When Sunday morning arrived, I was ready to get out and run.  That was the real reason I was there.  As I made my way to my corral, I noticed a large dog statue on the other side of the fencing.  I found a gap in the fence and ran down to check it out.  The statue was of Balto, a Siberian Husky who led a sled dog team on the final leg of the 1925 run to Nome, Alaska with antitoxin needed to combat a diphtheria outbreak.  The run is commemorated each year by the Iditarod Sled Dog Race.

Balto statue – The plaque reads “Dedicated to the indomitable spirit of the sled dogs that relayed antitoxin six hundred miles over rough ice, across treacherous waters, through Arctic blizzards from Nenana to the relief of stricken Nome in the Winter of 1925. Endurance · Fidelity · Intelligence”

Balto statue – The inscription at the bottom reads: “Dedicated to the indomitable spirit of the sled dogs that relayed antitoxin six hundred miles over rough ice, across treacherous waters, through Arctic blizzards from Nenana to the relief of stricken Nome in the Winter of 1925.
Endurance · Fidelity · Intelligence”

It was chilly as we waited in the corrals.  I don’t complain much about cold weather.  Cold weather is much better running weather  for me and my Transverse Myelitis.  Many of the runners were worried about being prepared for the race.  The extreme winter weather had disrupted much of their training.  I felt pretty confident about the race; I had completed both a full marathon and a half marathon within the prior 3 weeks.  I probably should have been taking more time off instead of running another half marathon.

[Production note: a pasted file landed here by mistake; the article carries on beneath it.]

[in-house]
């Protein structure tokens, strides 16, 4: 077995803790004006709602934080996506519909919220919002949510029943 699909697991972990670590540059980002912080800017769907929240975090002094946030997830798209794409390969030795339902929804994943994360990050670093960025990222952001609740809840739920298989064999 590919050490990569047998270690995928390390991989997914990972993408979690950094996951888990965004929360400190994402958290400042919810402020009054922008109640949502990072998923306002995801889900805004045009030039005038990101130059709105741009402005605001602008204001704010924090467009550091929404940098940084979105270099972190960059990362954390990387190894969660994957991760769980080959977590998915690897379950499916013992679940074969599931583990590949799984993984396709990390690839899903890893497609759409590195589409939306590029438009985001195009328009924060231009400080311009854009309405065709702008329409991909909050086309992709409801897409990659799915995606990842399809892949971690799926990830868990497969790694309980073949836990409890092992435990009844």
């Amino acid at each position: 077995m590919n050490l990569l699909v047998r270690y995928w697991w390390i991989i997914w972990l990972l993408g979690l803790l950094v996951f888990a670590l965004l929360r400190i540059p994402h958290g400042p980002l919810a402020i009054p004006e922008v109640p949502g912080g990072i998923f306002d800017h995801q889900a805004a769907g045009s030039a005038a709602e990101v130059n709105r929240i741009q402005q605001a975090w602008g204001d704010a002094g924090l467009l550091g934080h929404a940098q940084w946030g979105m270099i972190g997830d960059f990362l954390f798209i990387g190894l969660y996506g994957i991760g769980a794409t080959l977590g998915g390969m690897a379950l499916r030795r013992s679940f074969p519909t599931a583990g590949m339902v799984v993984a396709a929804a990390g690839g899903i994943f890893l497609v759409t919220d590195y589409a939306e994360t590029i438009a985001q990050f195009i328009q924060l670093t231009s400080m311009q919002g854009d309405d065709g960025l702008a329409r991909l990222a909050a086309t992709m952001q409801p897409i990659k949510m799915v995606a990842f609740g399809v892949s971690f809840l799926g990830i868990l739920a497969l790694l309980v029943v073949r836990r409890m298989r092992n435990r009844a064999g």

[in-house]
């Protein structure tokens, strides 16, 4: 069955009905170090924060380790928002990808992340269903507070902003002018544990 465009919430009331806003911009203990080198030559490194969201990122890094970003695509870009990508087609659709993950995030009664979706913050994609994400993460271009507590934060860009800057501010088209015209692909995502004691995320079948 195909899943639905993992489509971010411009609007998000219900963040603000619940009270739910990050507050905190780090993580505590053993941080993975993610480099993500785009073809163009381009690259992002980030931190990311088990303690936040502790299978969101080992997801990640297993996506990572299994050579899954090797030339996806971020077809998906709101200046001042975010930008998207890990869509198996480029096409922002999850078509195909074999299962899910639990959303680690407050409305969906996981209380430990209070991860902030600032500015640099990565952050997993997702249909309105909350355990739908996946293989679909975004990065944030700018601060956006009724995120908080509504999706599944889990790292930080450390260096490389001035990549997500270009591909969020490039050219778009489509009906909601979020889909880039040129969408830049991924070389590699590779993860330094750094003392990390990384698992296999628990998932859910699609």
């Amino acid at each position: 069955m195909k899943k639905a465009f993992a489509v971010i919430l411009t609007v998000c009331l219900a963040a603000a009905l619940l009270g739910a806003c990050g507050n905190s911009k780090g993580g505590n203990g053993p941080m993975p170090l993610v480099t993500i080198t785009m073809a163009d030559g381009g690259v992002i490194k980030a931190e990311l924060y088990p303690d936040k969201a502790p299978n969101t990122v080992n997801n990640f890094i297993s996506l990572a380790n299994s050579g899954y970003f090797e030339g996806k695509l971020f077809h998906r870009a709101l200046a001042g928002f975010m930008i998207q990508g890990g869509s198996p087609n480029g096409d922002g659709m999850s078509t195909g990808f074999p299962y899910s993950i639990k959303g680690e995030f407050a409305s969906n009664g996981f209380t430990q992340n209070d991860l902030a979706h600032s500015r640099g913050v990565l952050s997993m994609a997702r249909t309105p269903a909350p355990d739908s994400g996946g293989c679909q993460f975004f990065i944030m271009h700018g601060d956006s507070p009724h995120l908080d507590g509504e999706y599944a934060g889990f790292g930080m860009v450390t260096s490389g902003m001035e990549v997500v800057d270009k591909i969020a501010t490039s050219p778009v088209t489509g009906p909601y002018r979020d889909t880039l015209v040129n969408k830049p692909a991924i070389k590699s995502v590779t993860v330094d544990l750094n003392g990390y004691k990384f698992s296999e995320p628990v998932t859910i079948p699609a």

Our corral started over 40 minutes after the start for the elite runners.  The cooler weather worked in their favor too; they were really moving.  I wasn’t even at the 5km point when the men’s winner finished the race!

Fred Lebow - founder of the New York City Marathon

Fred Lebow – founder of the New York City Marathon, timing runners

There was plenty to see when we finally started running.  Central Park has many ponds and statues, more than I had time to stop and photograph.  There was one, though, that grabbed my attention.  It was the statue of the late Fred Lebow, a runner, president for 20 years of the New York Road Runners Club, and founder of the New York City Marathon.  It was a real treat to see.  The statue is on East Park Drive but each year for the Marathon, they temporarily move it to a spot near the finish line on West Drive.  Fred will always be part of the race he created.

When we left the park, we were greeted by crowds of cheering spectators.  It was exciting to run down 7th Avenue towards Time Square.  As I ran, I looked at the architecture of the old buildings – the iron grill work, carved stone, and ornate glass – beautiful buildings with lots of character.

We headed out 42nd Street towards the Hudson River where we followed West Side Highway down to Battery Park.  It was windy along the river.  I could see the remnants of old piers, some of which have been converted into parks and green spaces.  The last part of the course took us through a tunnel before we emerged to make the last few turns to reach the finish line.

It was a fun weekend and I enjoyed the race.  Many people I know got PRs (personal records).  I probably could have too but I spent a good bit of time taking pictures.   There was so much to see along the course and I wanted to be able to share it with you.  I need to go back and spend more time seeing the things I ran by.  Maybe I need to run the New York City Marathon and see the rest of the sights.  Hmmm.